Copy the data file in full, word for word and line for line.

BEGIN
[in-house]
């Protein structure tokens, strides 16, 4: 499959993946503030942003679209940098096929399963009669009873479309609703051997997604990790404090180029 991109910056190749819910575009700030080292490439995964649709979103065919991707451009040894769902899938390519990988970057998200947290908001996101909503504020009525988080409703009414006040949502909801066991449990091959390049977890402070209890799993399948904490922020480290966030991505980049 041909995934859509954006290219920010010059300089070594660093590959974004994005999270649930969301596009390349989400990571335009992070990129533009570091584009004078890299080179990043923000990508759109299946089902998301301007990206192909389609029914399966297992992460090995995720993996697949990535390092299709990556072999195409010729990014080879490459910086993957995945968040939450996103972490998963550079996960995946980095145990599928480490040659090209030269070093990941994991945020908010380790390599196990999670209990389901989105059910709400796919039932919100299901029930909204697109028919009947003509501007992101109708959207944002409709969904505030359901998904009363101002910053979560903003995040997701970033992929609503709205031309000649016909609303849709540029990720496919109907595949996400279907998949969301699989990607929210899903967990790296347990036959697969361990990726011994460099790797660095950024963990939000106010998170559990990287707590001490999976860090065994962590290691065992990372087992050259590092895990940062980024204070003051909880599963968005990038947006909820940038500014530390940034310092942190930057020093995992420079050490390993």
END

[in-house]
């Protein structure tokens, strides 16, 4: 499959993946503030942003679209940098096929399963009669009873479309609703051997997604990790404090180029 991109910056190749819910575009700030080292490439995964649709979103065919991707451009040894769902899938390519990988970057998200947290908001996101909503504020009525988080409703009414006040949502909801066991449990091959390049977890402070209890799993399948904490922020480290966030991505980049 041909995934859509954006290219920010010059300089070594660093590959974004994005999270649930969301596009390349989400990571335009992070990129533009570091584009004078890299080179990043923000990508759109299946089902998301301007990206192909389609029914399966297992992460090995995720993996697949990535390092299709990556072999195409010729990014080879490459910086993957995945968040939450996103972490998963550079996960995946980095145990599928480490040659090209030269070093990941994991945020908010380790390599196990999670209990389901989105059910709400796919039932919100299901029930909204697109028919009947003509501007992101109708959207944002409709969904505030359901998904009363101002910053979560903003995040997701970033992929609503709205031309000649016909609303849709540029990720496919109907595949996400279907998949969301699989990607929210899903967990790296347990036959697969361990990726011994460099790797660095950024963990939000106010998170559990990287707590001490999976860090065994962590290691065992990372087992050259590092895990940062980024204070003051909880599963968005990038947006909820940038500014530390940034310092942190930057020093995992420079050490390993």